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Close Reading: Analyzing Poetry and Passages of Fiction

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1 Close Reading: Analyzing Poetry and Passages of Fiction
The Keys to Understanding Literature

2 Close Reading a. small details suggest larger ideas
b. HOW does the meaning of a piece come about

3 Close Reading Follow Guidelines for Annotations
1.QCC: Write questions, comments, and connections in the margins. Triangle characters’ names so they are easy to locate on each page. 3.☐Box each word you do not know. Write brief definitions beside them if you do not figure them out from context clues. 4. Circle and label literary elements and devices. (Here are some of the literary elements that you may find: allusion, ambiguity, analogy, apostrophe, archetype, cliché, colloquialism, conceit, ethos, flashback, foreshadowing, hyperbole, irony, logos, litotes, idiom, metaphor, metonymy, motif, paradox, parallelism, pathos, personification, satire, simile, symbol, synecdoche, theme, etc. You do not have to find all of them; you may find some that are not listed. If you need definitions for any of the literary terms, use the following link: 5. ≈Put wavy lines under patterns or repetitions. If the patterns or repetitions are literary elements or devices, label them with alliteration, anaphora, assonance, chiasmus, catalog, epanalepsis, epistrophe, motif, sibilance, parallelism, theme, etc. Lightning bolt shifts or turns in the text resulting from an epiphany, realization, insight, style choice, etc. 7. Highlight key phrases or sentences that give insight into a character, relate to the theme, indicate the tone, indicate setting or effect of setting, effective or unusual diction, critical events, etc. Highlighting stands out from the page and allows you to scan a page quickly for information. Be careful not to mark too much. If you feel that several lines are important, bracket them. See step eight. 8. <>Bracket important ideas or passages that are several lines in length. Place a bracket around the entire passage and only highlight key phrases within the bracket.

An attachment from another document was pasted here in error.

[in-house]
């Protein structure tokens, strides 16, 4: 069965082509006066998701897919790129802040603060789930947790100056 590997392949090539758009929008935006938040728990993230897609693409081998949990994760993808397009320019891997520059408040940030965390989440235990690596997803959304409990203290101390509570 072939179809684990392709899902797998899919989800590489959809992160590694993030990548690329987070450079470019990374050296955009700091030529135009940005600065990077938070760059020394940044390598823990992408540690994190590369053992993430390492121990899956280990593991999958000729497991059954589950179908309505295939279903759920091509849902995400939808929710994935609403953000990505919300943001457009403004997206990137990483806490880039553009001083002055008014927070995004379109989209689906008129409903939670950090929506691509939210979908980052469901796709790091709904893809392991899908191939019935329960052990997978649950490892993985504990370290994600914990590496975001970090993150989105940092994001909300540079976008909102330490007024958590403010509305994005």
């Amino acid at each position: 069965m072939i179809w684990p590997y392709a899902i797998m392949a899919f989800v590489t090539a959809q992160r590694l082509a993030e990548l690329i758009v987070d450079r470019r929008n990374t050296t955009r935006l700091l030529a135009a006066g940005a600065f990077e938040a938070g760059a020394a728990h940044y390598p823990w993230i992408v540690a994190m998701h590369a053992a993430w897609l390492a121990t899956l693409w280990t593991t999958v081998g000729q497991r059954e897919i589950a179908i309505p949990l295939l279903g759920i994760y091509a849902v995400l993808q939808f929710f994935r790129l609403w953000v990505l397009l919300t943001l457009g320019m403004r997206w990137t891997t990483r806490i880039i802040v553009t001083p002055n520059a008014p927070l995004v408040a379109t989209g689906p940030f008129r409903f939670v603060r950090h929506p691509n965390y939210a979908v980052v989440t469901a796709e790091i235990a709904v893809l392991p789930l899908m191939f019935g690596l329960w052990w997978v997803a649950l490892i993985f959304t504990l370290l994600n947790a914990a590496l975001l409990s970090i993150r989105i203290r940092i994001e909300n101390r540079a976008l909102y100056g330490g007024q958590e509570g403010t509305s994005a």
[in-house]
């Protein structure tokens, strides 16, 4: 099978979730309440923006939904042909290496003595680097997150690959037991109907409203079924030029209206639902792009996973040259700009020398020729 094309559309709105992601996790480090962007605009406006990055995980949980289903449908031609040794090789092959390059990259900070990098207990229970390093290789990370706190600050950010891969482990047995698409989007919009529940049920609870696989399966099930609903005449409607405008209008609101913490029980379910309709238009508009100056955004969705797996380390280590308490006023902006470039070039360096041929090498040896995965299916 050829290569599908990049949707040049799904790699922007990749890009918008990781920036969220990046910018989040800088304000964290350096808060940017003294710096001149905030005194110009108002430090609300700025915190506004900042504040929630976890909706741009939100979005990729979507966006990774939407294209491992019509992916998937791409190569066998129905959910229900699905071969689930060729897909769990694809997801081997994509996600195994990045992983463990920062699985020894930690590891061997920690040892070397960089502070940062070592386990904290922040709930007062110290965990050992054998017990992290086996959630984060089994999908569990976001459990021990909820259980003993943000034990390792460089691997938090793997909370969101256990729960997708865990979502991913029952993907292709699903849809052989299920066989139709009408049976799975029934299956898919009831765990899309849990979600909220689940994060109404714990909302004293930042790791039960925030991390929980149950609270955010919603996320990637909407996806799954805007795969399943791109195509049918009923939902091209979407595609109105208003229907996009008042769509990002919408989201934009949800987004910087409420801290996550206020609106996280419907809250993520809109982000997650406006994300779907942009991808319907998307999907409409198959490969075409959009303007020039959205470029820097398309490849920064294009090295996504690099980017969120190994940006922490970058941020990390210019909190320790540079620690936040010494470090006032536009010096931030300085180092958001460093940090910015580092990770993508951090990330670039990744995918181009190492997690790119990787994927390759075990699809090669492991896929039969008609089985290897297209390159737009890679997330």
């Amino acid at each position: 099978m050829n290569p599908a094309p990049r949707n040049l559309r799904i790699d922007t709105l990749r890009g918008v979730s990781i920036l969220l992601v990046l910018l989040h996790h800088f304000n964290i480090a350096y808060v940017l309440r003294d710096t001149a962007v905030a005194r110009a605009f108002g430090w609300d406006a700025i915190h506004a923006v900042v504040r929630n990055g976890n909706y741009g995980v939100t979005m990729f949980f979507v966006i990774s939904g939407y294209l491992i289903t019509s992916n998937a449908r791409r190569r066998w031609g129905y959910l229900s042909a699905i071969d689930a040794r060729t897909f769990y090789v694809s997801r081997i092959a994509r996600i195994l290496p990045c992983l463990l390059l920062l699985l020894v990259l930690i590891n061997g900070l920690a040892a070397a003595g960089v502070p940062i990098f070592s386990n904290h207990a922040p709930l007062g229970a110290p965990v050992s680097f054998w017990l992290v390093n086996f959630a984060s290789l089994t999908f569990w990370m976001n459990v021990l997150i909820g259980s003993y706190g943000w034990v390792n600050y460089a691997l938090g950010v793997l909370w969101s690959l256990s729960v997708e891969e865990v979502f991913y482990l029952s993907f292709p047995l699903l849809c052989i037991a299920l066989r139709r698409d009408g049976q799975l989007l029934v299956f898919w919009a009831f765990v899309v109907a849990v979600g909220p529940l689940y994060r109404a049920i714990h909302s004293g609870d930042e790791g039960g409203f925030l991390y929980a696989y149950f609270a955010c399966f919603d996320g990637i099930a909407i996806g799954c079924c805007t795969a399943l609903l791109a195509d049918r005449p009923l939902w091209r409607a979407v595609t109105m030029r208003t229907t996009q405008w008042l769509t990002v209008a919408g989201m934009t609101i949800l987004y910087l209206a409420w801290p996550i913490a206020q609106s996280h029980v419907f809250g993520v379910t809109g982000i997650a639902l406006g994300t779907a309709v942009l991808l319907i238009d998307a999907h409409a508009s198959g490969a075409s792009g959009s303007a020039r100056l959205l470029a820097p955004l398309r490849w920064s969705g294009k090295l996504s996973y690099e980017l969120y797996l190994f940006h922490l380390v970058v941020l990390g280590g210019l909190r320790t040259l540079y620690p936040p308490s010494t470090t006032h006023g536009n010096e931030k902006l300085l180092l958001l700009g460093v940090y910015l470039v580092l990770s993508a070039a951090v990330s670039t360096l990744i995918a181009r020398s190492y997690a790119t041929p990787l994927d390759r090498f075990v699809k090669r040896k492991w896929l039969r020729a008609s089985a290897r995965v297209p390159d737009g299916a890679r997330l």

4 Close Reading 1. First Impressions: QCCs (Questions, Comments, Connections) 2. Stylistic Elements: Diction, Figurative Language, Imagery, Syntax, Tone, and Mood

5 Diction author’s word choice
LEAD L=level of diction-formal, neutral, or informal E=description of level, i.e. elevated, colloquial, slang, jargon, dialect, etc A=abstract or concrete words D=denotations and connotations

6 Figurative Language simile, metaphor, personification, analogy, conceit (extended metaphor), hyperbole (overstatement), paradox, irony allegory, apostrophe, cliche, idiom, metonymy, synecdoche, pun

7 Imagery appeals to the five senses synesthesia

8 Syntax arrangement of words, phrases, clauses, sentences
long or short sentences (telegraphic, short, medium, long) simple, complex, compound, compound-complex interrogative, declarative, imperative, exclamatory, rhetorical question, rhetorical fragment cumulative, periodic, balanced, asyndeton, polysyndeton natural s-v-o, inverted parallelism, chiasmus/antimetabole, zeugma (patterns, repetitions)

9 Tone and Mood Tone: speaker’s attitude or author’s attitude toward subject of work DIDS: D=diction, I=imagery, D=details, S=syntax Mood: feeling readers get because of the tone

10 Close Reading: Poetry More to consider when actively reading and analyzing poetry Rhyme, Meter, Form, Poetic Syntax, Sound

11 Rhyme free verse or rhyming
types of rhyme-internal, end, near, eye, slant, feminine, masculine rhyme scheme

12 Meter pattern of stressed and unstressed syllables (feet)
iambic, trochaic, spondaic, pyrrhic, anapestic, dactyllic monometer, dimeter, trimeter, tetrameter, pentameter, hexameter, heptameter, octometer blank verse

13 Form HOW does structure reinforce meaning? narrative (epic, ballad)
lyric (elegy, ode, idyll, sonnet, villanelle) song (dirge, ballad, hymn, rap, blues) light (limerick, epigram) cause-effect, patterns, chronological, question and answer, dramatic monologue open (free verse, projective verse) or closed (blank verse, couplet, tercet, quatrain, cinquain, sestet, septet, octet, or octave)

14 Poetic Syntax end-stopped, enjambment, caesura, long/short lines, projective verse

15 Sound musical quality rhyme, enjambment, caesura, cadence, alliteration, assonance, onomatopoeia in text citations for poetry spanning two lines “word / word” use l. for one line and ll. for more than one line in parenthetical citations

16 Tools for Close Reading
Follow Guidelines for Annotations 1. Find devices 2. Analyze their effect (Don’t forget to consider titles)

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